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Back to Basics Nut Roaster

3.9 out of 5 stars 52 customer reviews
| 6 answered questions

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  • Heavy-weight Aluminum Pan
  • Anodized Exterior
  • Non-stick Cooking Surface
  • Cast Aluminum Dasher
  • Mixing Handle
3 new from $69.99 6 used from $37.99

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Product Description

Back to Basics Nut Roaster makes glazed nuts in just 10 minutes. Fun-to-use, the stove-top Nut Roaster's unique design gives consumers the ability to create this favorite snack at home. Ideal for glazing Almonds, Pecans, Walnuts, and more.

Product Information

Product Dimensions 6 x 10.8 x 10.6 inches
Item Weight 2.8 pounds
Shipping Weight 2.8 pounds
Manufacturer Jensen
ASIN B000WJP3ZQ
Domestic Shipping This item is also available for shipping to select countries outside the U.S.
International Shipping This item is not eligible for international shipping. Learn More
Item model number PC17557
Customer Reviews
3.9 out of 5 stars 52 customer reviews

3.9 out of 5 stars
Best Sellers Rank #189,555 in Home & Kitchen (See Top 100 in Home & Kitchen)
#222 in Kitchen & Dining > Bakeware > Roasting Pans
#679 in Kitchen & Dining > Cookware > Specialty Cookware
#28,722 in Home & Kitchen > Kitchen & Dining > Coffee, Tea & Espresso
Date first available at Amazon.com August 13, 2008

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Product Warranty: For warranty information about this product, please click here

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Customer Reviews

Top Customer Reviews

Verified Purchase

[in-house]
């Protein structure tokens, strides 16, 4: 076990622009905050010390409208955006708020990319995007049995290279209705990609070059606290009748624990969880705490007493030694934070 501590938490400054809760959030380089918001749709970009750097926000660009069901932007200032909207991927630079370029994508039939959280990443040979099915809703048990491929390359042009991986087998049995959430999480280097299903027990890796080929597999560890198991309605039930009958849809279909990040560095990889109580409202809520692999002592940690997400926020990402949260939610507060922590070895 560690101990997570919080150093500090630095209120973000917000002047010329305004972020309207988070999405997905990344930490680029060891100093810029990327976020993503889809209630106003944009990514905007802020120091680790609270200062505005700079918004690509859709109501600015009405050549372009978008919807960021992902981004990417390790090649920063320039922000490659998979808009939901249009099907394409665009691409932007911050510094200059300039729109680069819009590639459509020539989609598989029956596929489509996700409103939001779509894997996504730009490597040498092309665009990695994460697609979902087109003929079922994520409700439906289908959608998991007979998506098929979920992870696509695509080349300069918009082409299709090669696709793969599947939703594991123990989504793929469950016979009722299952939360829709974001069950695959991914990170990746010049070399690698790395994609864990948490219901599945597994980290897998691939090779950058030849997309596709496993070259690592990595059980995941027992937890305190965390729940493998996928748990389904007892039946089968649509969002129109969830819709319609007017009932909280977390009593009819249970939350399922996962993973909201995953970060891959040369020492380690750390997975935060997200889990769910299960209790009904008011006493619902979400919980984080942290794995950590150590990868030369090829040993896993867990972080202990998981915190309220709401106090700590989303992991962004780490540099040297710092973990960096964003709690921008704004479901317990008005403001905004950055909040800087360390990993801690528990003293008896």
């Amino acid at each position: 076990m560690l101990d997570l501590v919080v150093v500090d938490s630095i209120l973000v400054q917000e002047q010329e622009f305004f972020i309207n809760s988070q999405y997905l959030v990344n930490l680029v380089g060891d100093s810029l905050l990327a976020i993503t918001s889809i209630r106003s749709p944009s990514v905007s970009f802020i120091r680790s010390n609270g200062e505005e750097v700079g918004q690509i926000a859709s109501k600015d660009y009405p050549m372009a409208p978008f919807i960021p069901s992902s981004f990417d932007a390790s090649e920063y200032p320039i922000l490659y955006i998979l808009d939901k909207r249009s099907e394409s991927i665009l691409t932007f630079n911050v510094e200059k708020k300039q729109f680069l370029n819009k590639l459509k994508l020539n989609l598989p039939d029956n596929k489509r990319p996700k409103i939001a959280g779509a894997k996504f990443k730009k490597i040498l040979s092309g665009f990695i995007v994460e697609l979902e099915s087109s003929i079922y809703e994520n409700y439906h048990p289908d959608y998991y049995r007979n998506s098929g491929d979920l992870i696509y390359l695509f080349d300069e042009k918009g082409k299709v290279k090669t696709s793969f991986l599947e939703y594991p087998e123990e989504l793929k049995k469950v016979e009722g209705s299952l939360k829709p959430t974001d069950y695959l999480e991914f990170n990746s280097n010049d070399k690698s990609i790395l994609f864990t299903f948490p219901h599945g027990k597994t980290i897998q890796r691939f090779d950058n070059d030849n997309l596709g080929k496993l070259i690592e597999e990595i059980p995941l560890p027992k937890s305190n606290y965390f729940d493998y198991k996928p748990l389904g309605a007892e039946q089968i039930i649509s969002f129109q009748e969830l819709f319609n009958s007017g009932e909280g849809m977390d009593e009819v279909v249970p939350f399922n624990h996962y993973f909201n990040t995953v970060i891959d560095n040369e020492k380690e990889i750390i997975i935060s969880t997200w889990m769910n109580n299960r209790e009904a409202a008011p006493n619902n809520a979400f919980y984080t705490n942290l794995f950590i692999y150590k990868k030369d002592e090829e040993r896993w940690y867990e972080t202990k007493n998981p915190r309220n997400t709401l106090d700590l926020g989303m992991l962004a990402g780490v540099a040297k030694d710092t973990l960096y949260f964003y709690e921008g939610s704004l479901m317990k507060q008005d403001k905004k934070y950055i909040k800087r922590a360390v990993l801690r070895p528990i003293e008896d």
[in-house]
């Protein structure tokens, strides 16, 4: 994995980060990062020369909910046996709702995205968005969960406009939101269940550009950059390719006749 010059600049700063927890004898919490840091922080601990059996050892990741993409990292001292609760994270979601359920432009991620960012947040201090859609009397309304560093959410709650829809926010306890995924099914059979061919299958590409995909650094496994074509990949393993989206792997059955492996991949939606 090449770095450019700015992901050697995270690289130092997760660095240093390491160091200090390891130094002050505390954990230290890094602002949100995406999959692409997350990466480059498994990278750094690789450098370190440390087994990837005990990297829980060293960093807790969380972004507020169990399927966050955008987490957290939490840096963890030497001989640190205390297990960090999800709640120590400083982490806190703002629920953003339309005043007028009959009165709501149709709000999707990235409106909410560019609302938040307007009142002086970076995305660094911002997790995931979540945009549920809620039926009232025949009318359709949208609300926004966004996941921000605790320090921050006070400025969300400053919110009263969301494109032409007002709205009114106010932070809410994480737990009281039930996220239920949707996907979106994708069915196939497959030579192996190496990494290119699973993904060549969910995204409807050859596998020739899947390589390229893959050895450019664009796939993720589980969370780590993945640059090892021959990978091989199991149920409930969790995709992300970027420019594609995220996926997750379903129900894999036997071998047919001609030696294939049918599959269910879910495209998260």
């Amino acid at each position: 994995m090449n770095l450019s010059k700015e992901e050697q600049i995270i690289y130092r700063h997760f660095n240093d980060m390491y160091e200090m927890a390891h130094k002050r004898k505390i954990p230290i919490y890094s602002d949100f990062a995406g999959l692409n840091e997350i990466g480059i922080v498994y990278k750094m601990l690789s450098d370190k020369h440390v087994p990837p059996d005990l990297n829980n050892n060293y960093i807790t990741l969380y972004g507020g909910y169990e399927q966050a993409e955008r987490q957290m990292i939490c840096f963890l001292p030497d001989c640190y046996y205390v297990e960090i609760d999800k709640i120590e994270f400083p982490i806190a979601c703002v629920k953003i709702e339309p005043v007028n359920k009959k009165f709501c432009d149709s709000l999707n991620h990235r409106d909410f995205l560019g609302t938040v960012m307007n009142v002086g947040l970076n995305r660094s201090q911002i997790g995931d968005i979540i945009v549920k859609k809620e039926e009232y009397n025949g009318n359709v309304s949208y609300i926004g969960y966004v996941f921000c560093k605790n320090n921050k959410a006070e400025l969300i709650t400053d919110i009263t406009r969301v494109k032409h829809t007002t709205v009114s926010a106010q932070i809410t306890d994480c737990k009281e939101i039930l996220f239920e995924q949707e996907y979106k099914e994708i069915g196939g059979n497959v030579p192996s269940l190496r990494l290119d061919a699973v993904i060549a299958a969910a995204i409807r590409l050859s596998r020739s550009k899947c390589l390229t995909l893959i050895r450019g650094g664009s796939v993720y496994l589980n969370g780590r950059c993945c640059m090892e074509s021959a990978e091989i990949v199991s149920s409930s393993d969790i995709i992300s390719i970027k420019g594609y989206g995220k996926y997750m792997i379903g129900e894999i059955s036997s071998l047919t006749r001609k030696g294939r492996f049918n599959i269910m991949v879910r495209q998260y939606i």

I bought this for my retired dad to roast coffee in. It works GREAT for this porpose. The hardware used in the construction is top quality... Burly even... Not to mention that the non-stick surface doesn't get dirty AT ALL with coffee -- he's happy it won't need to be cleaned but maybe every dozen times.

It only takes ~8 minutes to roast green coffee to "second crack". I'm sure some automatic roasters can be more "consistant" but with this pan's dual-paddles, the coffee comes out remarkably consistant and at verry little effort.
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Verified Purchase
I use a Behmor Home Coffee Roaster + 8 pounds coffee + free small grid roaster for my usual coffee roasting, but have one of these "nut roasters" to use for small batches and experimenting. I roast my decaf, needed only for parties to have a regular and decaf option, with the roaster and also fiddle around with roasting in parchment and trial batches. Works well with not too much cleanup required. Oh yeah, and it works well for glazing nuts as well.

I generally stick a thermometer into the beans at least a couple of times during the roasting process, but otherwise just use this roaster and a cup or so of green coffee beans. Roast by ear, listen for the first and second crack, and roast by eye/color.
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Verified Purchase
I don't know about roasting nuts - that's not why I bought this. But for roasting coffee, this works very well! I've roasted 4 oz and 12 oz batches, and all roasts have been perfectly even and delicious. The only issue is that beans frequently are caught in the spaces between the blades and the sides of the pan. When this happens they can usually be dislodged by jiggling the crank (careful not to lift up on the crank - it's only held down by gravity), shaking the pan or banging it down on the burner, but sometimes they're stubborn and I keep a butter knife on hand for pushing the stuck beans out. Actually you don't have to dislodge the stuck beans at all - it just makes turning the crank harder, but not all that hard. The only time you really must dislodge the bean is when beans are stuck on one side only, which pushes the blade on the other side into the pan, where it scrapes the wall. A mechanically inclined person might solve the problem completely by filing about 1/8 inch off the outside of the turned up portions of the blades (the surfaces facing the side walls of the pan). If the space were made a little wider by doing that, then beans shouldn't get stuck in that space.